The Bol d’Or, first organized by Eugene Mauve, was a race for motorcycles, and automobiles limited to 1100cc engine capacity (in the 1950s the limit was raised to 1500cc, and later to 2000cc). To-day, the Bol d’Or is exclusively a race for motorcycles, although there are a number of side "attractions", such as races for amateur riders and for classic bikes.
Prior to 1953 only one rider per machine was permitted. The record holder with seven victories, French Gustave Lefèvre, won with an average speed of 107 kilometers/hour riding his Norton Manx for the whole 24 hours. From 1954 to 1977 the teams comprised two riders, and then, in the interests of safety, this was increased to three.
Until 1970 the race was held at various circuits, mainly Linas-Montlhéry and Saint-Germain-en-Laye. From 1971 to 1977 the Bol d’Or was held at the shorter Le Mans Bugatti circuit, which excludes the Mulsanne straight. For the next 22 years the event took place at Paul Ricard, after which it moved to Magny-Cours. When the race left Le Mans the 24 Heures du Mans was established, so that when the Bol d'Or returned to Le Mans, there were for a time two annual 24-hour motorcycle endurance events on the Bugatti circuit. Until 2015, the Bol d’Or was held in the spring, while the 24 Heures du Mans was in the early September slot formerly used by the Bol d’Or. In 2016 things changed again: the "24 Heures du Mans" moved to the spring, while the Bol d’Or moved to Circuit Paul Ricard In September.
24-hour motorcycle endurance racing has a strong Francophone base, with the three main events held in France (Le Mans & Magny-Cours) and French-speaking Belgium (Spa-Francorchamps), and the most successful teams and riders are French. In 1970, 1971 and 1992 all-British teams of riders won the races. British rider Terry Rymer has had consistent results. In the 1970s the competitors included Phil Read and Neil Tuxworth, who later headed Honda Racing UK, additionally the Mead & Tomkinson racing team fielded "Nessie", a revolutionary bike with hub-center steering.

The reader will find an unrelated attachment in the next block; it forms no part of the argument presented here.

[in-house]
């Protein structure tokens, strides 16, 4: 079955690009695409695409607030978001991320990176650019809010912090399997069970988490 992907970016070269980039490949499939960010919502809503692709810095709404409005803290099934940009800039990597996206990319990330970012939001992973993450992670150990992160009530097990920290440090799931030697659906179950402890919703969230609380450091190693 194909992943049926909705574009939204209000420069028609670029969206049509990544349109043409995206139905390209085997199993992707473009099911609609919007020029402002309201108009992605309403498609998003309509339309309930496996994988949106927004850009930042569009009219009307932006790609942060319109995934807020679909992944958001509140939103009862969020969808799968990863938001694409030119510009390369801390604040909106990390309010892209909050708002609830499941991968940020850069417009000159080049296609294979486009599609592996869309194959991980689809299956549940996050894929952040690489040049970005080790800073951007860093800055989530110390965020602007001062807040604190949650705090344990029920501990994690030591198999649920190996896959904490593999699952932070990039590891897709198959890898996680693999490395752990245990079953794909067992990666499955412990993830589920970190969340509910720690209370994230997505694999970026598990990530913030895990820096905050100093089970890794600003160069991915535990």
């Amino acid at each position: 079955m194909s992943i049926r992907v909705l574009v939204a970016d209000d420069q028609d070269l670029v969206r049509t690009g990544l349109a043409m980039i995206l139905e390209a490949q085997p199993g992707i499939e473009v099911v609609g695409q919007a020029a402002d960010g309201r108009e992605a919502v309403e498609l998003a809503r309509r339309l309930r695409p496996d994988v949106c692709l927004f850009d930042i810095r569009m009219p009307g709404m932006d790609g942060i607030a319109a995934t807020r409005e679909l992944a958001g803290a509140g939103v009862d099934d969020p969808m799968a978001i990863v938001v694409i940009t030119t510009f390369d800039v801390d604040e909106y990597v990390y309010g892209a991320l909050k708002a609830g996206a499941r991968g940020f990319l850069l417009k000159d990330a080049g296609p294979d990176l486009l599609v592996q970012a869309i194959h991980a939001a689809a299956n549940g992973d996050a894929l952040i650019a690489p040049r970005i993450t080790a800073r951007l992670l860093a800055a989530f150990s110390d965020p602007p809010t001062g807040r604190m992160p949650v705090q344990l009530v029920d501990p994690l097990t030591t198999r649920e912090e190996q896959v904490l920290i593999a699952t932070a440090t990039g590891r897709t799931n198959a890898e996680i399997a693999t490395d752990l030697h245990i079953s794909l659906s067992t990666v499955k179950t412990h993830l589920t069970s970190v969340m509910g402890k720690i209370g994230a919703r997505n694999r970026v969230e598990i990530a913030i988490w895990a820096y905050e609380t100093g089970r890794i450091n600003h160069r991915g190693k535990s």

- 1922: clay track located in Vaujours, Clichy-sous-Bois and Livry-Gargan, 5.126 km (3.185 mi) long.
- 1923-1936: Loges track in Saint-Germain-en-Laye
- 1927: Fontainebleau
- 1937-1939: Linas-Montlhéry
- 1938-1946: No race
- 1947-1948: Saint-Germain-en-Laye
- 1949-1950: Linas-Montlhéry
- 1951: Saint-Germain-en-Laye
- 1952-1960: Linas-Montlhéry
- 1961-1968: No race
- 1969-1970: Linas-Montlhéry
- 1971-1977: Le Mans
- 1978-1999: Paul Ricard
- 2000-2014: Magny-Cours
- from 2015 : Paul Ricard.
The race is part of the a part of the Endurance FIM World Championship. The 2016 edition was the 80th edition of the race.
The race is accompanied by a motorcycle rally, carnival and other motorcycle related events.
- La Tasse d'or (the golden cup), reserved for motorcycle of less than 50cc (known as the coffee cup: "tasses à café")
- Le Bol d’Or classic (the classic golden bowl): reserved for classic motorcycles
- Le Bol d'argent (the silver bowl): amateur competition taking place before main competition.
- Eugene Mauve was the president of a French Club, Association motocyclecariste de France, but also a driver. After, Maurice Vimont managed the race for motorcycles : Marcel Delaherche and Luc Melua were technical marshals. To-day, if the AMCF Club is always existing, Larivière Editions leads the manifestation.
- Bol d’Or site
- The winners of Bol d’Or.
- Bol d’Or site